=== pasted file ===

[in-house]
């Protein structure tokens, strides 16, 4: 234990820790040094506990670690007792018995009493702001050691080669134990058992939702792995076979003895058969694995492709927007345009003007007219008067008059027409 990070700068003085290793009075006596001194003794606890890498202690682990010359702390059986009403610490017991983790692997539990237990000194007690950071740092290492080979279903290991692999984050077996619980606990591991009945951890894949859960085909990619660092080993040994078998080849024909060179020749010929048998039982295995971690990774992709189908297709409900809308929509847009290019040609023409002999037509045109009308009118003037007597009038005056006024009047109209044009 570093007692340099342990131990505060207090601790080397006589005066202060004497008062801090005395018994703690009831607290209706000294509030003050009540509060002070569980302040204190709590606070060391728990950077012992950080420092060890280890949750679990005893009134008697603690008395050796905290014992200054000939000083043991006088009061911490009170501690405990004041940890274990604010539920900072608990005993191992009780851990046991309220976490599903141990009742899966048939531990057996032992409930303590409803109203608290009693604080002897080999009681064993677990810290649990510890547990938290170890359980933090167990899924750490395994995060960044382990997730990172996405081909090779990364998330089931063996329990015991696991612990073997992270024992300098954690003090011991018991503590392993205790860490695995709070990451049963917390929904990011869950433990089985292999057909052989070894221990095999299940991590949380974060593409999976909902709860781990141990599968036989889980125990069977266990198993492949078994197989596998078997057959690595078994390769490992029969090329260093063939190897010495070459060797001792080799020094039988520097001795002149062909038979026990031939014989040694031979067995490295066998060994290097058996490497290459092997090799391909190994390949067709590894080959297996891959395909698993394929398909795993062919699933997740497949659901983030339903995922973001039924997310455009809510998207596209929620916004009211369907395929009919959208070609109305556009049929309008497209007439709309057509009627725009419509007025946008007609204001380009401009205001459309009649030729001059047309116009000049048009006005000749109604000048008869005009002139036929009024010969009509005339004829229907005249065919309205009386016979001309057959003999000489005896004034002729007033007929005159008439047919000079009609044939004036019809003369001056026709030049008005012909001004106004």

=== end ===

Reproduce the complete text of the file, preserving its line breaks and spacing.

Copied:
[in-house]
């Protein structure tokens, strides 16, 4: 234990820790040094506990670690007792018995009493702001050691080669134990058992939702792995076979003895058969694995492709927007345009003007007219008067008059027409 990070700068003085290793009075006596001194003794606890890498202690682990010359702390059986009403610490017991983790692997539990237990000194007690950071740092290492080979279903290991692999984050077996619980606990591991009945951890894949859960085909990619660092080993040994078998080849024909060179020749010929048998039982295995971690990774992709189908297709409900809308929509847009290019040609023409002999037509045109009308009118003037007597009038005056006024009047109209044009 570093007692340099342990131990505060207090601790080397006589005066202060004497008062801090005395018994703690009831607290209706000294509030003050009540509060002070569980302040204190709590606070060391728990950077012992950080420092060890280890949750679990005893009134008697603690008395050796905290014992200054000939000083043991006088009061911490009170501690405990004041940890274990604010539920900072608990005993191992009780851990046991309220976490599903141990009742899966048939531990057996032992409930303590409803109203608290009693604080002897080999009681064993677990810290649990510890547990938290170890359980933090167990899924750490395994995060960044382990997730990172996405081909090779990364998330089931063996329990015991696991612990073997992270024992300098954690003090011991018991503590392993205790860490695995709070990451049963917390929904990011869950433990089985292999057909052989070894221990095999299940991590949380974060593409999976909902709860781990141990599968036989889980125990069977266990198993492949078994197989596998078997057959690595078994390769490992029969090329260093063939190897010495070459060797001792080799020094039988520097001795002149062909038979026990031939014989040694031979067995490295066998060994290097058996490497290459092997090799391909190994390949067709590894080959297996891959395909698993394929398909795993062919699933997740497949659901983030339903995922973001039924997310455009809510998207596209929620916004009211369907395929009919959208070609109305556009049929309008497209007439709309057509009627725009419509007025946008007609204001380009401009205001459309009649030729001059047309116009000049048009006005000749109604000048008869005009002139036929009024010969009509005339004829229907005249065919309205009386016979001309057959003999000489005896004034002729007033007929005159008439047919000079009609044939004036019809003369001056026709030049008005012909001004106004």